Negative Emotions to Toxic Behavior
Now that we have established how the employee feels about a coworker's unethical ways, we need to think about how these negative emotions manifest themselves. When people are exposed to harmful social relationships and subsequent negative emotions, they typically respond with two types of protective behaviors—to either fight back or flee the situation. These behaviors are more commonly known as “fight or flight” instincts that are engrained in human neurology to protect us from risky or dangerous situations (Elliot & Covington 2001). While we are not likely to physically fight someone in our office (although we may like to), “fighting” may include gossiping about a coworker, delaying the coworker’s work to make them look bad by giving them misleading information (social undermining), or by doing anything to harm them in terms of their work-related success, reputation, and social relationships.
“Flight” on the other hand, may include actions to minimize a person’s exposure to an unfavorable situation, thereby allowing the person to continue to survive. This could include ostracizing the employee by leaving the room when he/she enters, not including him/her in work conversations, and not inviting him/her out to lunch or coffee. The potential for these toxic behaviors leads us to our third and final hypothesis: Employees deal with negative emotions related to comparisons of less ethical and higher performing coworkers through (a) social undermining and (b) ostracism.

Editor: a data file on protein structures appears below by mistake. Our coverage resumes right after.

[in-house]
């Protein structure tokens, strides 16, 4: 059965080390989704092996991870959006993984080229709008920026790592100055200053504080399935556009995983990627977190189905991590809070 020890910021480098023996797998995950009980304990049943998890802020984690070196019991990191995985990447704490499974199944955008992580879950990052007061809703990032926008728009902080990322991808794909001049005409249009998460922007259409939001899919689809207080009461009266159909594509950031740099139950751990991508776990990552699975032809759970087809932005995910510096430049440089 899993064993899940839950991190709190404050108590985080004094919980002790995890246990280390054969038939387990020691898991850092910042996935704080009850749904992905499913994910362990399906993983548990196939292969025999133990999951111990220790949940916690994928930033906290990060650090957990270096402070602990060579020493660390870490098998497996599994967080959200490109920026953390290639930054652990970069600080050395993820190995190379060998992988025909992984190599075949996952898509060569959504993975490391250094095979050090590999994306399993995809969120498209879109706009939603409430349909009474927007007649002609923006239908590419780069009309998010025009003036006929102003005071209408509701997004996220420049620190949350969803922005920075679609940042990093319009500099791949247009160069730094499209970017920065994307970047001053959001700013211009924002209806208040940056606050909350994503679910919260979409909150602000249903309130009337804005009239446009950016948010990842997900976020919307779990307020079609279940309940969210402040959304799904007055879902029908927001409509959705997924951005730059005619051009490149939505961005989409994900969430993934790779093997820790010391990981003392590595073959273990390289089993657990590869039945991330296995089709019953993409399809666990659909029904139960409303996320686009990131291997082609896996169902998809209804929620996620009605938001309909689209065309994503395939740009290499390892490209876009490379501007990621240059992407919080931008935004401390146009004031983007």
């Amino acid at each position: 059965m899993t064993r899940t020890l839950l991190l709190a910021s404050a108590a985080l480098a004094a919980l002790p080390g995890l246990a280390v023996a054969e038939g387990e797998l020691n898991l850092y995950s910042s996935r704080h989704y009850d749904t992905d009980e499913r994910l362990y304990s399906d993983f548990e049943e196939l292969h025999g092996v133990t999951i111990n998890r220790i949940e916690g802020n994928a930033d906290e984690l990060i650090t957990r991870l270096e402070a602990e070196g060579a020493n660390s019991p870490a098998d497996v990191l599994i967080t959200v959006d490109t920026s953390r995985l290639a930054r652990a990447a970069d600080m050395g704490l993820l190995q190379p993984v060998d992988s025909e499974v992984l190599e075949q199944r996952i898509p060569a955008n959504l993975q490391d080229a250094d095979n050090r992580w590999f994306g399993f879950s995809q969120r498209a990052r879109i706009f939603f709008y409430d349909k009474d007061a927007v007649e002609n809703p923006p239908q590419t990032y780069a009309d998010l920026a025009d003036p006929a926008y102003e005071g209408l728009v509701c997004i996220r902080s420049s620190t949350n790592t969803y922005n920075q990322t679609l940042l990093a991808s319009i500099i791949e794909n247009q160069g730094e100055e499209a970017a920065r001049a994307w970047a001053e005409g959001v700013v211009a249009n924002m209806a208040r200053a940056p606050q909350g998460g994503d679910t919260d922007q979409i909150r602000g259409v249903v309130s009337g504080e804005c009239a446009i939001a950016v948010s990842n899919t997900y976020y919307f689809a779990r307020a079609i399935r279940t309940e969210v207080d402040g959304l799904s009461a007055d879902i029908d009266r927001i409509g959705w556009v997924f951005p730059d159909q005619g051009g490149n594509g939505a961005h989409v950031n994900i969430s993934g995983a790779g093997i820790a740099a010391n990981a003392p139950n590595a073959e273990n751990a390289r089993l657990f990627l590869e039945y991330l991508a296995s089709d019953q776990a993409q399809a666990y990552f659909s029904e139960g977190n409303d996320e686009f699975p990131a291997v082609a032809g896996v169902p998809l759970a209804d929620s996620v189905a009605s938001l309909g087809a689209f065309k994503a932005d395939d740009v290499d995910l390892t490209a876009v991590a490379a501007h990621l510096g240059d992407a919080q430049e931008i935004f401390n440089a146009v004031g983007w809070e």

All three of the aforementioned hypotheses were upheld in our results. When an employee views another employee as more unethical, the first employee has negative emotions toward that employee. Also, these negative emotions are strongest if the less ethical employee is perceived as a better performer. Finally, these exacerbated negative emotions often lead to retaliatory behaviors toward the more unethical employee, including “fight” or “flight” responses.
When we think more broadly about these results, it is important to first think about the incentives. Are you solely incentivizing agents to focus on performance above all else? If you are running a firm or managing people, make it clear that high performance coupled with unethical behavior will not be celebrated. Consider recognizing staff who are making a difference and serving in the community. Restructure incentives to reward not only performance but quality work and customer service carried out with high ethical standards.
It is also important to set firm boundaries up front of what will and what will not be tolerated in terms of ethical behavior. By clearly communicating expectations, you are decreasing the ambiguity and “range of ethical standards” for different employees. New employees may have worked in an environment where a certain practice was commonplace but is frowned upon in your firm. By setting firm expectations and limiting the difference in ethical standards of employees, you will help cut down on toxic behavior and build a more supportive work environment.